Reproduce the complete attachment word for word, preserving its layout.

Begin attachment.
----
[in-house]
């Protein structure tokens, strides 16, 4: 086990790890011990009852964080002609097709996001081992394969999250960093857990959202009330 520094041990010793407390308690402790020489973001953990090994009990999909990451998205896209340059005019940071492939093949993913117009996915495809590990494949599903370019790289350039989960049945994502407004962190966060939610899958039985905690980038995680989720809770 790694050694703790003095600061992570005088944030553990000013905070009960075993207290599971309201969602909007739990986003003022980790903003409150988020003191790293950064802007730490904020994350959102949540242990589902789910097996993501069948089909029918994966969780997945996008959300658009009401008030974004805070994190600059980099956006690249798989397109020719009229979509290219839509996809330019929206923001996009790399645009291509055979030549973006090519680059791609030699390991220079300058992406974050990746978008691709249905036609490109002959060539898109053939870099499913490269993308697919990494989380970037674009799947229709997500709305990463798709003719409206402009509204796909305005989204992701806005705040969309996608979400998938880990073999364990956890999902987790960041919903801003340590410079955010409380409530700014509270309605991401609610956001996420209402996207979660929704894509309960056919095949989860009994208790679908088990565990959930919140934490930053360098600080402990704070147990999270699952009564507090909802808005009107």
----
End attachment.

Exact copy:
[in-house]
């Protein structure tokens, strides 16, 4: 086990790890011990009852964080002609097709996001081992394969999250960093857990959202009330 520094041990010793407390308690402790020489973001953990090994009990999909990451998205896209340059005019940071492939093949993913117009996915495809590990494949599903370019790289350039989960049945994502407004962190966060939610899958039985905690980038995680989720809770 790694050694703790003095600061992570005088944030553990000013905070009960075993207290599971309201969602909007739990986003003022980790903003409150988020003191790293950064802007730490904020994350959102949540242990589902789910097996993501069948089909029918994966969780997945996008959300658009009401008030974004805070994190600059980099956006690249798989397109020719009229979509290219839509996809330019929206923001996009790399645009291509055979030549973006090519680059791609030699390991220079300058992406974050990746978008691709249905036609490109002959060539898109053939870099499913490269993308697919990494989380970037674009799947229709997500709305990463798709003719409206402009509204796909305005989204992701806005705040969309996608979400998938880990073999364990956890999902987790960041919903801003340590410079955010409380409530700014509270309605991401609610956001996420209402996207979660929704894509309960056919095949989860009994208790679908088990565990959930919140934490930053360098600080402990704070147990999270699952009564507090909802808005009107």